Monday, November 12, 2012

Should waterbirth be offered to all women?

The Australian College of Midwives is asking for feedback on its draft Position Statement on the use of water immersion for labour and birth - click here for details of the Statement and how to submit your feedback.

I have to admit, there are two areas that I feel a tad uneasy about and am looking forward to seeing how others feel - these are my own opinions and I am not reflecting the Australian College of Midwives.

The first thing I have reservations about is the opening statement "The ACM supports the choice of all women at term to have the opportunity to access water immersion for labour and/or birth."

I think there are instances when women have risk factors that would preclude them from water immersion, so I am not sure "all women" should be in the statement. Having said that...if water immersion is restricted to just low risk women, we would be preventing women with conditions such as diabetes, who are labeled "at risk" but actually would be fine to labour in water.

I believe that every woman needs to be assessed individually at the time, and I am not sure this is reflected in the Position Statement. At the same time, we do have a lack of evidence about water immersion and the outcomes for so-called "high risk" women, so it is difficult to give an informed opinion.

The second issue that I am a little uncomfortable about is the point "All maternity services to be encouraged to provide women with access to water immersion in labour and/or birth including telemetry as required". Note: telemetry is the monitoring of the baby's heart beat using water proof equipment. Thus, women who require continuous baby heart rate monitoring can still have access to water immersion.

I just need to be's not telemetry I have a problem with...I think it's fabulous if it supports more "at risk" women to have access to water immersion. What I am concerned about is that the minute it is included into the ACM Position Statement, some midwives and doctors will take it as an opportunity to push continuous fetal monitoring for all women, including "low risk" women, which is not evidence based practice, but widely supported in areas.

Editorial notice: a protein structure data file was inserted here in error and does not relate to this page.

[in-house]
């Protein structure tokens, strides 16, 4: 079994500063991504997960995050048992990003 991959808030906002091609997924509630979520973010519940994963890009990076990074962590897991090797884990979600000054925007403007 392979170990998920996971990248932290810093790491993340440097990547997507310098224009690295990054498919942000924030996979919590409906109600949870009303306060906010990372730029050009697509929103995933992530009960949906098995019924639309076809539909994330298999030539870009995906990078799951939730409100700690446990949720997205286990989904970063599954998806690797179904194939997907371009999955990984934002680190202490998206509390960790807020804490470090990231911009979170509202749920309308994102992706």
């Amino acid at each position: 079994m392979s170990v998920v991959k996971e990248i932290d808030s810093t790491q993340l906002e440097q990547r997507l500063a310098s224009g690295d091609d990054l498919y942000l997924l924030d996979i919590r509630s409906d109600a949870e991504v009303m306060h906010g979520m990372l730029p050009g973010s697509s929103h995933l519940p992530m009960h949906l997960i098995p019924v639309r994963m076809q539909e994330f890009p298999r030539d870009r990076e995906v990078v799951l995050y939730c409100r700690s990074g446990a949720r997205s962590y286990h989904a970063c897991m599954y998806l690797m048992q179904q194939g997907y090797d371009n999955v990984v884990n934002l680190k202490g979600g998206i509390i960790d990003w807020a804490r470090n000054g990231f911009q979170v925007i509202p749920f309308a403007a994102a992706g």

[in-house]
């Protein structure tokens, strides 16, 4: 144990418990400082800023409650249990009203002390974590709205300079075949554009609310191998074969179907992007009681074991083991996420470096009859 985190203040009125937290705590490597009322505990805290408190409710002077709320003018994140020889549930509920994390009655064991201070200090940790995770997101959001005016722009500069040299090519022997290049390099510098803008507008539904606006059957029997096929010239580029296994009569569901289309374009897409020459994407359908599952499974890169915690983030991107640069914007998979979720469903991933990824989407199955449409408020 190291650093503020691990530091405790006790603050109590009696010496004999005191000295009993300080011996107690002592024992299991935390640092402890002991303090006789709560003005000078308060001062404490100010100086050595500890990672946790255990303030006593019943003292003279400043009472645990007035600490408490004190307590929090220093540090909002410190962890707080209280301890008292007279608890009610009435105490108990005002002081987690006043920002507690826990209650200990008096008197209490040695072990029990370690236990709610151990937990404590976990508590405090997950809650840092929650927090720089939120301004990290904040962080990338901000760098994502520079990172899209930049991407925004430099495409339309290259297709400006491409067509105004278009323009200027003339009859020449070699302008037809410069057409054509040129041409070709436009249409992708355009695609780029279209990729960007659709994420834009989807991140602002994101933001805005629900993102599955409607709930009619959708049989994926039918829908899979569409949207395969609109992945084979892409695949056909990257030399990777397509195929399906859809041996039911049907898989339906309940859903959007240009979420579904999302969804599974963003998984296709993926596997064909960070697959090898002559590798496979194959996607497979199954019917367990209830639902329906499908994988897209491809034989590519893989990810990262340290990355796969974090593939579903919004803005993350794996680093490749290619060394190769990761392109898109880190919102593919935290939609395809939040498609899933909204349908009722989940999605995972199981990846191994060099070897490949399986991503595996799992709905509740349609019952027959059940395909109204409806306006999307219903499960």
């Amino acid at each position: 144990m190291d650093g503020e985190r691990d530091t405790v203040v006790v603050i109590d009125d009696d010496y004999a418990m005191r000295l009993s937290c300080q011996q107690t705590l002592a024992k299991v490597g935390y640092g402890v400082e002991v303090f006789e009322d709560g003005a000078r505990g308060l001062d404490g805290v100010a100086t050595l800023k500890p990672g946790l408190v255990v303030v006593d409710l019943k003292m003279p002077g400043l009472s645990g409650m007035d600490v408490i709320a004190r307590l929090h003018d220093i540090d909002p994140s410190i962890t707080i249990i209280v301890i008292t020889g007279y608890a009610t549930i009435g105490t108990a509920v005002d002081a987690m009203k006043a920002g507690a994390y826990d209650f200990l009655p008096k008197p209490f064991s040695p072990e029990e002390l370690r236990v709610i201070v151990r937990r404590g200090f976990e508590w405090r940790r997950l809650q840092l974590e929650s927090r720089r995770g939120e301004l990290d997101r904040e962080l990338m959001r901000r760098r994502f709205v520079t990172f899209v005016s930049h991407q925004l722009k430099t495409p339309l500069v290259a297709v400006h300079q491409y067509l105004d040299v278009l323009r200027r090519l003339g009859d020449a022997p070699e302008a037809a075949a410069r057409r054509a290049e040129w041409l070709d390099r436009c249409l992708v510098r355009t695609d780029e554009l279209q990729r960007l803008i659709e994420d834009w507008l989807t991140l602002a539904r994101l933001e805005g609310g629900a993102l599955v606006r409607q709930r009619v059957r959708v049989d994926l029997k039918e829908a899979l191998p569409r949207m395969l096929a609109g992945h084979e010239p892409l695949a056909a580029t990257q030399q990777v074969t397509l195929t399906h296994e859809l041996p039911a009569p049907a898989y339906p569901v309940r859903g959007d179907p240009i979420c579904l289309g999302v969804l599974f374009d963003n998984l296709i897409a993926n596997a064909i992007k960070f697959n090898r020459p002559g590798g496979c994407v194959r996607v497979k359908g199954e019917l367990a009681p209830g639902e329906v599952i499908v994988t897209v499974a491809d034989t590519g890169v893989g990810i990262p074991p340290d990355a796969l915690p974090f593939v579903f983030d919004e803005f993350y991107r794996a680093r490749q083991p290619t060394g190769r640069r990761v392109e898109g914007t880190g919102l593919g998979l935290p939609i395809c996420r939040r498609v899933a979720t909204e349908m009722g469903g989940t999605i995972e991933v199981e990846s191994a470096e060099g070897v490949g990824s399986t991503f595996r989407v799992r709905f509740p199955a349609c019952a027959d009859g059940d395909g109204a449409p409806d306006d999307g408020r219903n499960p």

What do you think?

If you have any comments about either these issues or any other aspects of this Position Statement, please make a submission as per these instructions.

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Maddy M O said...

Interesting post Sarah! I actually had a waterbirth with my eldest four years ago in the UK (they're very strong advocates for the waterbirth, so strong that I almost convinced myself to have a HOME water birth...the small confines of a tiny Cardiff apartment was a great reality check!) and was so surprised it wasn't offered here in Australia. I guess only having had the waterbirth experience (which I loved and found to be very positive not to mention a lifesaver for my back and sciatica problems which I suffered in both my pregnancies), I was hoping for a similar experience with my now almost 7 month old. Having had both a waterbirth and normal V delivery (and would prefer the waterbirth anyday). I do see your concerns, particularly in the ACM's choice of words to use "all women" but am just so glad this option of delivery is being more widely accepted and hopefully more widely practiced in the near future. Thankyou!

Sarah Stewart said...

Hi Maddy, sorry its taken so long to respond to you...still recovering from Christmas. There is definitely disagreement about the "all women" vs "low risk women", so it will be interesting to see what the ACM decides in the end. Have a lovely birth - get back to us and let us know how things went. cheers Sarah